In numerous agencies, such as the Works Progress Administration, the federal government created jobs that would have been generated by the private sector under normal circumstances. Although the New Deal was ostensibly designed to ameliorate the worst conditions of the Great Depression, it came to take on a life of its own, so that increasing numbers of Americans looked to the federal government to provide a range of services on a more permanent basis. The New Deal initiated a cultural sea change in how most Americans perceived the role of the federal government. Far from being a threat to liberty, centralized government was now seen as something that enabled millions of individuals to lead more fulfilling lives, free from the clutches of poverty and unemployment.

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The New Deal had a significant impact on the role of the American government in people’s lives. Before the Great Depression, most Americans believed the government should have a very limited role in their lives. This laissez-faire philosophy worked very well during most of the 1920s. Many people didn’t want there to be too many government rules and regulations.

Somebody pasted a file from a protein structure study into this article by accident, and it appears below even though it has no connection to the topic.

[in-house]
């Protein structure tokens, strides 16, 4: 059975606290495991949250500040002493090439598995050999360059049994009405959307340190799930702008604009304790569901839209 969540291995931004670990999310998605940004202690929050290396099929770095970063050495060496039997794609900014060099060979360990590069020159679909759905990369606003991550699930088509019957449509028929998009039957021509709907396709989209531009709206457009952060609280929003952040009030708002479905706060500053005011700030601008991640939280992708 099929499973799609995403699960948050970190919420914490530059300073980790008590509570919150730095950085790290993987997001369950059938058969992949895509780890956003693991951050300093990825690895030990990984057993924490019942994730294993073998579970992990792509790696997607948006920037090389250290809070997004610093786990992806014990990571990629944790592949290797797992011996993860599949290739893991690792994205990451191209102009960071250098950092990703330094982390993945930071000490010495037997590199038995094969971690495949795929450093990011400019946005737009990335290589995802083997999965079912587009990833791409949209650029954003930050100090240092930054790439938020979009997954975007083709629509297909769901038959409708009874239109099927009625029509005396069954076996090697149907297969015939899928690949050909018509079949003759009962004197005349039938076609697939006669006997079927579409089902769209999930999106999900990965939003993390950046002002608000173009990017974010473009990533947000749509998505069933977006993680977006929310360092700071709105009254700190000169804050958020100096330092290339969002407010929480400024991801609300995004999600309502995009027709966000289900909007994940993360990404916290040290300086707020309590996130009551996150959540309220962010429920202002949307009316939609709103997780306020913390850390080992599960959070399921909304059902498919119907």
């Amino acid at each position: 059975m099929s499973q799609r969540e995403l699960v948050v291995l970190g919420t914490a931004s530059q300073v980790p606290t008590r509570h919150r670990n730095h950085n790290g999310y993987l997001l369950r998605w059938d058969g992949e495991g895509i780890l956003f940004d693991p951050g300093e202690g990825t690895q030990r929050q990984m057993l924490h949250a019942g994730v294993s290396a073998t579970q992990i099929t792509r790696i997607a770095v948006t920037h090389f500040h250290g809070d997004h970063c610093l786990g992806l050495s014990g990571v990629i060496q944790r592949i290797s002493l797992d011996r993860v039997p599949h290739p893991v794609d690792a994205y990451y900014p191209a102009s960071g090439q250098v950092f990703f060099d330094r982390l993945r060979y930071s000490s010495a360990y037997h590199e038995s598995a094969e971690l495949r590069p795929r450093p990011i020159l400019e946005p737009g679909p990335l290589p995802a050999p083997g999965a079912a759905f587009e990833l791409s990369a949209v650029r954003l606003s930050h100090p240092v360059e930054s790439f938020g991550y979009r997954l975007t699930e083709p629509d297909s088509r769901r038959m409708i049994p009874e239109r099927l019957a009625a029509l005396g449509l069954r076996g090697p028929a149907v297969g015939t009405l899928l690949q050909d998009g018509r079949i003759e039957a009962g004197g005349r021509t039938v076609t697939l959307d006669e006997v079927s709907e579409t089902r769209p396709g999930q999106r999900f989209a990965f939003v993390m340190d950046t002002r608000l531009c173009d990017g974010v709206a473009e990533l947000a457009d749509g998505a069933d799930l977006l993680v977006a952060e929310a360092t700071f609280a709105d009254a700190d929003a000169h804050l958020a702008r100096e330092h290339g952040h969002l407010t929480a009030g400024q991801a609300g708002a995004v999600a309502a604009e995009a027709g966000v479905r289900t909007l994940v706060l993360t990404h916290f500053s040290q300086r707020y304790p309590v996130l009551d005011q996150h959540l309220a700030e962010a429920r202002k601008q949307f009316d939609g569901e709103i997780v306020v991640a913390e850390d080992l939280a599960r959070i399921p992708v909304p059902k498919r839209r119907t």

When the United States went through its worst depression ever, people began to shift their attitude about the role of government. During the Great Depression, people looked to the government for answers. They expected the government to develop programs to provide them with relief from the devastating effects of the Great Depression. They also expected the government to bring about changes so this type of crisis wouldn’t happen again. People began to the view the government as a safety net during times of crisis or difficulty.

To this day, people look to the federal government when times are tough. We expect the federal government to provide relief from natural disasters. We expect the government to act when the economy significantly slumps. It is no longer acceptable for the government to be inactive during times of serious crisis. This shift in attitude came about as a result of the Great Depression.